Ozzie opens Mix with Yahoo mention
Microsoft's chief software architect makes one of his rare public appearances, opening his Mix '08 talk with comments--but no new details--on Microsoft's Yahoo bid.
Editor's note: CNET News.com's Ina Fried blogged Microsoft Chief Software Architect Ray Ozzie's address live from Mix '08.
LAS VEGAS--Microsoft Chief Software Architect Ray Ozzie decided he didn't want to share the stage with an elephant.
In the first minute of his speech at Mix '08, the company's Web-focused confab here, he talked about all of the things Microsoft has done in the online arena over the past year.
"And then there's Yahoo," Ozzie said, adding that there isn't much he can say about Microsoft's pending bid.
"I can say it's already added some interesting twists to what promises to be a really, really exciting year," Ozzie said.
He also justified spending Yahoo-size dollars by talking about the potential of the online advertising market.
Ozzie said he hoped in his speech to connect some of the dots between Microsoft's online services, which he acknowledged can seem from the outside to be somewhat haphazard.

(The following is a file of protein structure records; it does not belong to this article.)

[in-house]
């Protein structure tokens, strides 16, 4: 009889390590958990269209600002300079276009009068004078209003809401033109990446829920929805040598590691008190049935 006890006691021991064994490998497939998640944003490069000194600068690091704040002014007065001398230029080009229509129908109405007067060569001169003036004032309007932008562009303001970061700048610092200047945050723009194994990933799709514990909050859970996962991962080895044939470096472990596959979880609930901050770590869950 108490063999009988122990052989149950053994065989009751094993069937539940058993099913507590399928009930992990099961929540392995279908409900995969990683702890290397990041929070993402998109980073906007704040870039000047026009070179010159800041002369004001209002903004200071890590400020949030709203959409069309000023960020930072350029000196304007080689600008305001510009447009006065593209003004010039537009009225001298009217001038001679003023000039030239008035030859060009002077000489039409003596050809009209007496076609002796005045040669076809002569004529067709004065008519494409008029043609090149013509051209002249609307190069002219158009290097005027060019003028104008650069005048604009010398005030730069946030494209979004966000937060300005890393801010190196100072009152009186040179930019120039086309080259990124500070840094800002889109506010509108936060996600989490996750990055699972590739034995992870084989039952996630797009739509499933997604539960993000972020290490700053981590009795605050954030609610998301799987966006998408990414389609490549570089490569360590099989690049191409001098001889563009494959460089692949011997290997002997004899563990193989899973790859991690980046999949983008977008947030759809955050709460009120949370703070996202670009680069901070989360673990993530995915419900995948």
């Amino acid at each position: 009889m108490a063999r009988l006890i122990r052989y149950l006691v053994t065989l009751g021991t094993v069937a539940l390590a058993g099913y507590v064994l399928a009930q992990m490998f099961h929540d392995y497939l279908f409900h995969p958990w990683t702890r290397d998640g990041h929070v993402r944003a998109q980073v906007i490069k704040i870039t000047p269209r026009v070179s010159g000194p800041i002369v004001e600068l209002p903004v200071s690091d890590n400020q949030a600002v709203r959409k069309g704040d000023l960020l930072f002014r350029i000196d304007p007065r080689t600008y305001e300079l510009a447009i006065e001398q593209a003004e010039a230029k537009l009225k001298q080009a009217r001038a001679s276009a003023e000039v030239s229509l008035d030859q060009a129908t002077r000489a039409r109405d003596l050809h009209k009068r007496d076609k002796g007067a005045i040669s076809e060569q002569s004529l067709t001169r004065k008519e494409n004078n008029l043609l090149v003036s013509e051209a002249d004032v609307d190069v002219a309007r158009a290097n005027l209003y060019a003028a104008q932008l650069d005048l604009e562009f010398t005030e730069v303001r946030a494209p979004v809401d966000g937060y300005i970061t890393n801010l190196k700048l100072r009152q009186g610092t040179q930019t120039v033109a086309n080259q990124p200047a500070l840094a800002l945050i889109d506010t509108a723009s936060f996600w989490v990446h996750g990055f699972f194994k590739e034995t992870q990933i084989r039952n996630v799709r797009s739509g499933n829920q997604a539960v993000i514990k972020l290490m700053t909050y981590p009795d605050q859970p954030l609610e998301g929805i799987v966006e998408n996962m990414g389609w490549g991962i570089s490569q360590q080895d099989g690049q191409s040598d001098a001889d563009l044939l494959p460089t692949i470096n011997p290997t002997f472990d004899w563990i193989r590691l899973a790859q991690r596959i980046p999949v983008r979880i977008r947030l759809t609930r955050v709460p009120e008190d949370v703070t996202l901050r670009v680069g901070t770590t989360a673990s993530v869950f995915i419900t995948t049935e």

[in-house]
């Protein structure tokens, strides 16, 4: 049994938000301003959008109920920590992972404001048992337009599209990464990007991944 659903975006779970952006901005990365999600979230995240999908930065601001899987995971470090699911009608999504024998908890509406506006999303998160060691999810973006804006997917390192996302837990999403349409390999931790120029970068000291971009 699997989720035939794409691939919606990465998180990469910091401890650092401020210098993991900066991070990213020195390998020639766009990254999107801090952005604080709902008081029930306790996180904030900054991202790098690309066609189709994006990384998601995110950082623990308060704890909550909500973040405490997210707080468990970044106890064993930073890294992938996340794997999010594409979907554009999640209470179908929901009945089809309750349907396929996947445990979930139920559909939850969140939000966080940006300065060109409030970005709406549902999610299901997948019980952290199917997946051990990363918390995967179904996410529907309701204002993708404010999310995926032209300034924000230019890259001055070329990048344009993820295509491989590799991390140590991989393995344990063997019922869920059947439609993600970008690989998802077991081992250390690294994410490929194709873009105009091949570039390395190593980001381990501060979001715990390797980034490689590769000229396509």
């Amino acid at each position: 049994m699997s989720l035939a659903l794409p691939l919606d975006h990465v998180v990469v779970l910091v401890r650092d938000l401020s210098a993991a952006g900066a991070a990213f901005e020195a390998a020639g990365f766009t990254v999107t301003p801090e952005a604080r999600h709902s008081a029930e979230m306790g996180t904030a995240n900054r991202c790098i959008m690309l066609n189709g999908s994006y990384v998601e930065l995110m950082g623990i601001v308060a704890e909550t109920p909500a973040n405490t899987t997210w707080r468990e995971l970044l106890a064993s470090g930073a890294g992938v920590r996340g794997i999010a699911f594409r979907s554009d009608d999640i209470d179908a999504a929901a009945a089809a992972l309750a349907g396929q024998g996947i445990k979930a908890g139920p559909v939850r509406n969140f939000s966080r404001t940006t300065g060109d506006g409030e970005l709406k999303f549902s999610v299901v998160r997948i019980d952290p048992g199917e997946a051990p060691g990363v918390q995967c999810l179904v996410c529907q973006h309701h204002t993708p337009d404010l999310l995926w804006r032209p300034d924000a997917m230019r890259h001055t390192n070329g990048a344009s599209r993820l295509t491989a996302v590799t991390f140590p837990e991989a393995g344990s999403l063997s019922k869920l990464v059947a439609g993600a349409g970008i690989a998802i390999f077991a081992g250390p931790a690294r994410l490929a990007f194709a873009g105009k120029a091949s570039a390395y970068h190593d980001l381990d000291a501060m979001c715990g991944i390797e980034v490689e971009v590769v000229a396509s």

"It might seem to you to be just a little bit random," he said.
Update at 9:50 a.m. PST: Ozzie talked about how various experiences that today are handled differently on various devices will soon be more seamlessly connected. In music and movies, for example, connected entertainment means only having to organize and license content once and being able to use it on multiple devices.
Update at 9:55 a.m.: For productivity, he said Office Live will become a "hub" where people will be able to link tags and share documents. Ozzie said Microsoft will have more to say about this area at a separate event. He didn't say when or where this event will take place.
Update at 9:57 a.m.: Ozzie said that the attendees at Mix will be the first to be able to try out a new service for managing multiple PCs, though again he didn't say just when this service will be available.
Ozzie also announced a new database-in-the-cloud service, known as SQL Server Data Services.
In wrapping up his comments, Ozzie acknowledged that Microsoft is competing for developers' attention. "I know today you have many amazing technology choices," he said. "But I'd like you to bet on us because I think together we can create extraordinary experiences."